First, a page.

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Discussion Starter · #1 · (Edited)
As I mentioned previously, this world is heading to a dangerous phase politically, where a nuclear war is a possibility. I can already forsee one coming very shortly.

As US try to curtail the influence of China, one way to do so is through technological embargo against China. However, as South Korea is unwilling to fully cooperate with US, due to many business relationships S Korea have in China, and because South Korea want China's help to keep the DPRK (N Korea) under control, US's plan have yet to succeed. However, as the right wing party in S Korea is becoming more popular, further cooperations between US And S Korea are expected. This situation may cause China to take great risk (war involve landing on another land by ship is very difficult) to try capture TW in order to try to control TW's semiconductor manufacturing capabilities (TSMC !!). This situation is especially more likely, as the newly purchased weapons by TW from US for the purpose of going against invasion from PRC have yet to be deployed.

Any actions by the PRC to attack TW (ROC) will cause US to respond in kind, which will trigger nuclear war.

The possibility for war across the TW strait become even more likely as it help bolster the legitimacy of the CCP, as doing so fit with its agenda of "national revival". Furthermore, a war against TW is also useful, as CCP always suffer from legitimacy problem. This is because Communism as an ideology is completely bankrupt, and PRC government is very corrupt, while economic growth is slowing down in China.

For me, this is the second coming.
 

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WW3=end (or close to that) of humans
 

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I wouldn't agree that the Chinese version of government is in the classic mold of communism. It is more of a socialist capitalist system.

A totally communist system would not be on the verge of becoming the world's most dominant economy, as their system has allowed it to become.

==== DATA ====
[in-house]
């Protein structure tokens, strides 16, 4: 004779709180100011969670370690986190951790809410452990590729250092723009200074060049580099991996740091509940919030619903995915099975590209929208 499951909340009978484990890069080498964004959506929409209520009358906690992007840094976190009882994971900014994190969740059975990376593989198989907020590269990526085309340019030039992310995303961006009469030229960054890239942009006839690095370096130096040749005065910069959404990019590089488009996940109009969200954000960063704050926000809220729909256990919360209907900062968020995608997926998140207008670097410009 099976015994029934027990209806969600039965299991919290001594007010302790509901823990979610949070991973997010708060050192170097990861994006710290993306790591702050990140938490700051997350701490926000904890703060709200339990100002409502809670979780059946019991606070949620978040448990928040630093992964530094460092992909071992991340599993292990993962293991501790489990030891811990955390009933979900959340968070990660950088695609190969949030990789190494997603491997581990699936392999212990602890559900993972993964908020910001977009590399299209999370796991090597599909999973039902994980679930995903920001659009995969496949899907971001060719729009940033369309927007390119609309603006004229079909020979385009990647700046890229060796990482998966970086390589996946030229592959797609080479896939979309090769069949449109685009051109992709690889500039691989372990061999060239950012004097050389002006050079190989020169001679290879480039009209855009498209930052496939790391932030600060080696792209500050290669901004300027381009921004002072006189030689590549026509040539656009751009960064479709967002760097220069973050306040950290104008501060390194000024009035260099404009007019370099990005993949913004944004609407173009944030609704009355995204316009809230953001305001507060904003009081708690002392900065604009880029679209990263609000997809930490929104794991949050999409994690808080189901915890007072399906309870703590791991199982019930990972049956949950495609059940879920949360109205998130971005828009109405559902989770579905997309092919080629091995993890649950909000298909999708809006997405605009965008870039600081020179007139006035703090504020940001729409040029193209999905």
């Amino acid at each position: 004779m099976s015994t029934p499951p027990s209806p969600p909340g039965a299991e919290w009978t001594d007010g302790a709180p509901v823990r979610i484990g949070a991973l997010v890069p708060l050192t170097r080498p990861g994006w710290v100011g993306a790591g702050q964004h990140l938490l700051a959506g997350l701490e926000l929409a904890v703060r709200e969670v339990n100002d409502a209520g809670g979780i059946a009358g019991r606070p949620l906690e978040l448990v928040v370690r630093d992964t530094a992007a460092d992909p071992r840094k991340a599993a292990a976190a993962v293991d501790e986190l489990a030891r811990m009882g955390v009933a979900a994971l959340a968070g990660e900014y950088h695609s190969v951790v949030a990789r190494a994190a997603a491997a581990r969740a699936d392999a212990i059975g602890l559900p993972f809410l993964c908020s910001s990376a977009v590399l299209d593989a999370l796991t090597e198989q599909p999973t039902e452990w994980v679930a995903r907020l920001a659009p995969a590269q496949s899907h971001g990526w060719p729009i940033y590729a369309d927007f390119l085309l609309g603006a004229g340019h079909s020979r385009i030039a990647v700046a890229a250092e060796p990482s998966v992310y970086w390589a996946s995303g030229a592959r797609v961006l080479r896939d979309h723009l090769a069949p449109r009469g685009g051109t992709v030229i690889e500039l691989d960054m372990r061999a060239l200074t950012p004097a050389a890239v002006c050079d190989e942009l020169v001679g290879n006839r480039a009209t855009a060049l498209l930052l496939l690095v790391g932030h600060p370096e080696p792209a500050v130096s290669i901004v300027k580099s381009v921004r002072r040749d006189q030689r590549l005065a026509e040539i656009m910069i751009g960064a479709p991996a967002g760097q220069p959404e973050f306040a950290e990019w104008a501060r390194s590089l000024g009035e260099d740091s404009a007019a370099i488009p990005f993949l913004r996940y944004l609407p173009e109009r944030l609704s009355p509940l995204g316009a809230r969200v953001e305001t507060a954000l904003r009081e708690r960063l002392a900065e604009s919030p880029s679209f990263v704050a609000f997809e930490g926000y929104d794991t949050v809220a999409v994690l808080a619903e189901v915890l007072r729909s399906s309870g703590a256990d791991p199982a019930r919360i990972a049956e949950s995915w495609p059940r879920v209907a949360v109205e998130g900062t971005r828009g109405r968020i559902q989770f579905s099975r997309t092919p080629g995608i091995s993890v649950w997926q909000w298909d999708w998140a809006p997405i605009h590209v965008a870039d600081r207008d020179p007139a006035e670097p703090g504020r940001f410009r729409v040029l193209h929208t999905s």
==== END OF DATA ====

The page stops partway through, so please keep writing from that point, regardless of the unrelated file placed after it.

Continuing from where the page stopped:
They are an authoritarian regime, .....a system that has evolved over centuries and replaced all other previous systems.

We consider that a bad system and would prefer a democratic system similar to ours, but that may not be possible.

As to Taiwan........the US no longer controls every corner of the earth. China is the boss of that neighborhood, and if they want Taiwan they will have it.

I think a "handover" will be arranged such as was done with Hong Kong.
 

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Discussion Starter · #4 · (Edited)
I wouldn't agree that the Chinese version of government is in the classic mold of communism. It is more of a socialist capitalist system.

A totally communist system would not be on the verge of becoming the world's most dominant economy, as their system has allowed it to become.

They are an authoritarian regime, .....a system that has evolved over centuries and replaced all other previous systems.

We consider that a bad system and would prefer a democratic system similar to ours, but that may not be possible.

As to Taiwan........the US no longer controls every corner of the earth. China is the boss of that neighborhood, and if they want Taiwan they will have it.

I think a "handover" will be arranged such as was done with Hong Kong.
The fact that China is no longer a pure communist regime is the reason why they have no legitimacy, as Communism is what the CCP say they want to do.

Look at what happen in HK, no one will trust the PRC anymore. Not to mention all the semiconductor manufacturing facilities TW have, there is NO WAY US will let TW falls into the hand of the PRC. US will rather destroy the island with nuke than to let it fall into PRC's hand.
 

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The fact that China is no longer a pure communist regime is the reason why they have no legitimacy, as Communism is what the CCP say they want to do.